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Digital musical sales in the UK have outstripped revenues from physical formats like CDs and records for the first time ever, figures compiled by the British Phonographic Industry show.
LONDON, UK – Digital musical sales in the UK have outstripped revenues from physical formats like CDs and records for the first time ever, figures compiled by the British Phonographic Industry (BPI) show.
According to The Guardian, the BPI reported on Friday that in the first three months of 2012 consumers spent a total of £155.8 million ($240 million) on buying music, with digital music revenues – including the purchase of songs as downloads, paid subscriptions and publicity-funded services from firms like Napster – accounting for 55.5 percent, or £86.5 million ($133 million), of the total.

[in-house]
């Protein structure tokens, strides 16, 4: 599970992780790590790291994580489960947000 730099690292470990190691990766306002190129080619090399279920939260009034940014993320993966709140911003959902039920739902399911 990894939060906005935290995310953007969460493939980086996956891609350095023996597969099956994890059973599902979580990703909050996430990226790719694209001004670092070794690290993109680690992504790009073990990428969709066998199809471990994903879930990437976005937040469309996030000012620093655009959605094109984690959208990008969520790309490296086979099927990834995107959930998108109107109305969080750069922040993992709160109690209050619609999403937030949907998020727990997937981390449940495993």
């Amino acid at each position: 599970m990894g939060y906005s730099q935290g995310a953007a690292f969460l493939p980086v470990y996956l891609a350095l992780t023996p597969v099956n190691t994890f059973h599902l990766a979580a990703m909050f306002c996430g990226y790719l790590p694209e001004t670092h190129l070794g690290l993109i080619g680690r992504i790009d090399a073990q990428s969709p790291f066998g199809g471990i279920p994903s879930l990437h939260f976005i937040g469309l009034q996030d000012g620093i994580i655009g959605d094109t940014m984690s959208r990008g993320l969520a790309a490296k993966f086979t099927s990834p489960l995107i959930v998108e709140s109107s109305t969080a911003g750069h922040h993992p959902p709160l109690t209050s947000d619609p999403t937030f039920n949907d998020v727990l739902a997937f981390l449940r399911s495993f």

While overall spending on music increased 2.7 percent from the same period in 2011, digital music revenues grew 23.6 percent year-on-year, The Guardian reports.
BPI chief executive Geoff Taylor told the BBC that the figures represented a "significant milestone in the evolution of the music business".
"UK record labels have embraced digital to their core, supporting innovation and licensing more new online and mobile services than any other country," he said, adding that “the industry's prospects for growth look brighter than for several years."
According to The Daily Telegraph, the transition in Britain to an environment where downloading and streaming represent the majority of revenue echoes the situation in the US, where digital music purchases accounted for more than 50 percent of record industry revenue through last year.